NH Publisher Faces Possible Jail Time for Political Advertising Snafus

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Damien Fisher file photo

At left are state prosecutors Myles Matteson and Matthew Conley and at right table are attorney Tony Naro and publisher Deb Paul in Derry District Court during her trial.


DERRY — Debra Paul didn’t use the magic words, and now the community newspaper publisher is facing jail time.

Now, whether or not she knew she was in the wrong is the question.

Paul went on trial Wednesday in the 10th Circuit Court in Derry on six criminal charges alleging she violated the state’s Identification of Political Advertising law. According to prosecutors, Paul repeatedly broke the law when publishing ads for local political candidates and warrant articles in the Londonderry Times and the Nutfield News. 

Tony Naro, Paul’s attorney, said his client never meant to break the law, and she made repeated efforts to follow the instructions she got from the New Hampshire Attorney General’s Office.

“Her intent is abundantly clear. Her intent was to comply with the law,” Naro said in his closing argument on Wednesday.

Paul’s failure to follow the law to the T is due to her faulty understanding, and not an attempt to subvert democracy, he said.

The state cannot prove Paul acted “knowingly,” the legal definition that she knew she was breaking the law and broke it anyway. Without that, Paul should be found not guilty, he said.

But Assistant Attorney General Matthew Conley argued ignorance of the law is no excuse, especially when Paul can’t exactly claim ignorance.

“This is a case where we can say with extreme confidence, not only was the conduct knowingly, but there was no way it should have gotten to this point,” Conley said.

The bench trial lasted until about noon on Wednesday. Judge Kerry Steckowych said he’d consider the arguments, testimony, and evidence before issuing a verdict. If Paul is found guilty, Steckowych will schedule a sentencing date. Each charge against Paul carries up to a year in jail and a maximum $2,000 fine. 

Paul’s political ads were the subject of multiple reports to the New Hampshire Attorney General’s Office for years. She got warning letters in 2019 and 2021 about the way she was publishing ads, and the 2021 letter informed her that if she broke the law again she could face prosecution.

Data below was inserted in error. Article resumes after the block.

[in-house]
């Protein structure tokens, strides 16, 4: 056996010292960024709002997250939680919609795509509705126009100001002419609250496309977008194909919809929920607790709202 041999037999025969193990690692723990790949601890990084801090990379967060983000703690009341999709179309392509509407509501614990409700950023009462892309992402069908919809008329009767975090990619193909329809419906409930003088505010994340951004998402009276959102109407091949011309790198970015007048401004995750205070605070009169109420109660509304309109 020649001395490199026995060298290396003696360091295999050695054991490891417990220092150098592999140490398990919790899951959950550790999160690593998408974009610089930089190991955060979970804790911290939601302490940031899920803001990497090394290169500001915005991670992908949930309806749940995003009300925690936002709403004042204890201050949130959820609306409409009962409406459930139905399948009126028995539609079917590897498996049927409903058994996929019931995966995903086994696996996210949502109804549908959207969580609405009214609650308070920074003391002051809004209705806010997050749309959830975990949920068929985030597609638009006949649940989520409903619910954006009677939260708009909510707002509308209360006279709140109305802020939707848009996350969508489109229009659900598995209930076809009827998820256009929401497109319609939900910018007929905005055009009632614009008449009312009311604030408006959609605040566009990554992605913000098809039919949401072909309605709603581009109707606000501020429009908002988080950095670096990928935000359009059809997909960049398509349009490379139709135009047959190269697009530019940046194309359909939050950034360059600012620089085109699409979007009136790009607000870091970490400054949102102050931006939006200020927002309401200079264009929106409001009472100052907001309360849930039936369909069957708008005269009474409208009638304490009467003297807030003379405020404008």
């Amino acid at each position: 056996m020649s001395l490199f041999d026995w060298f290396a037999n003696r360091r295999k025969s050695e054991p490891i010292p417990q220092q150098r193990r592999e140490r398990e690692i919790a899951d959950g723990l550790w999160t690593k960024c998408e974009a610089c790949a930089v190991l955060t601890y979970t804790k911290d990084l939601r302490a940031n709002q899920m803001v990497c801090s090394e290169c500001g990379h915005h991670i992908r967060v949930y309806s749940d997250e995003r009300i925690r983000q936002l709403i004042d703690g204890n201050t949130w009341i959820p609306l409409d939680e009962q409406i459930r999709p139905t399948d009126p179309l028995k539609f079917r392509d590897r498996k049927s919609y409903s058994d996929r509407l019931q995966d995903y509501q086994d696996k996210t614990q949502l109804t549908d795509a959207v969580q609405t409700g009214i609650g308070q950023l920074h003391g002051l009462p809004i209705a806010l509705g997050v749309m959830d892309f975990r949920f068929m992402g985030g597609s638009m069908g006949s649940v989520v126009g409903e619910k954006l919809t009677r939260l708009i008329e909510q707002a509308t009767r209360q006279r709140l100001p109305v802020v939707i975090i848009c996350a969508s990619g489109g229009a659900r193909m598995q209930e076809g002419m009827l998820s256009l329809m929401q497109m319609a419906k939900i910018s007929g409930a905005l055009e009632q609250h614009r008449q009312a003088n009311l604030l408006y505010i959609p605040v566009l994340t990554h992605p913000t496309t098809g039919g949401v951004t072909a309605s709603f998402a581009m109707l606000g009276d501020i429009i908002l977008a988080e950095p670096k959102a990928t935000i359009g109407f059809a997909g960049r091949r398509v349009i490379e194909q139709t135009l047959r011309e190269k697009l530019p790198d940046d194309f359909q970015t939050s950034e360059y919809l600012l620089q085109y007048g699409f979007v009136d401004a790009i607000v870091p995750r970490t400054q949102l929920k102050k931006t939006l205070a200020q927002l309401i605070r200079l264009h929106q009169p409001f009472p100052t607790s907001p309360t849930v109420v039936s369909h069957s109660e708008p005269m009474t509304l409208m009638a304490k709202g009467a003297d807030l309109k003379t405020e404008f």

According to testimony, Paul struggled to handle the ads in early 2022. Paul operated the two newspapers with one employee, her husband Chris Paul. The mistakes she made during the runup to the 2022 municipal elections were not intentional, Naro said.

Every advertisement used by the prosecution to bring the charges is clearly a political ad for school board candidates, town council candidates, and warrant articles, according to Naro. Paul’s crime is that she did not make sure to have the words “paid political advertisement” in each ad that she printed. Many of the ads are labeled as being a “paid advertisement,” or an “advertisement.” 

Conley said because Paul had been formally warned by the state twice, and even reviewed the law with one of her customers in 2022, she has no grounds to say she didn’t understand what she was doing. 

Paul is in her 60s and was struggling with cancer and other serious health issues in early 2022, when she allegedly broke the law. Since the charges were brought, Paul has had to shut down the Nutfield News, Naro said.

Paul’s trouble with the law started as she made trouble as both publisher and a member of the Londonderry Town Council. A 2021 editorial she wrote called out local officials, though not by name.

“Are you frustrated that nobody at town hall is listening to you? Do you feel that your town or school officials have an excuse for everything or justify decisions you don’t agree with?” Paul wrote.

In the same editorial, Paul accused officials of acting like “spoiled children with platinum credit cards.”

At the time the editorial was published, Paul was a member of the Town Council. Then-Londonderry Town Manager Kevin Smith accused Paul of being a bully. 

“Make no doubt, words matter,” Smith told the Eagle Tribune.

Smith made an unsuccessful run for the Republican nomination for United States Senate in 2022.

Paul also got on the wrong side of Londonderry Town Clerk Sherry Ferrell in 2018 over political advertising.

Paul’s Londonderry Times ran a front page article about local election campaign lawn signs that were breaking the law. The violation Paul’s paper targeted being the signs did not include the name and address of the person paying for the sign as required by law. Ferrell’s campaign signs were among those the Londonderry Times singled out. In the case, the New Hampshire Attorney General’s Office was contacted.

According to the affidavit written by Investigator Daniel Mederos, Laura Morin, Ferrell’s friend, emailed the New Hampshire Attorney General’s Office in March of 2022 to complain about Paul’s newspaper ads. 

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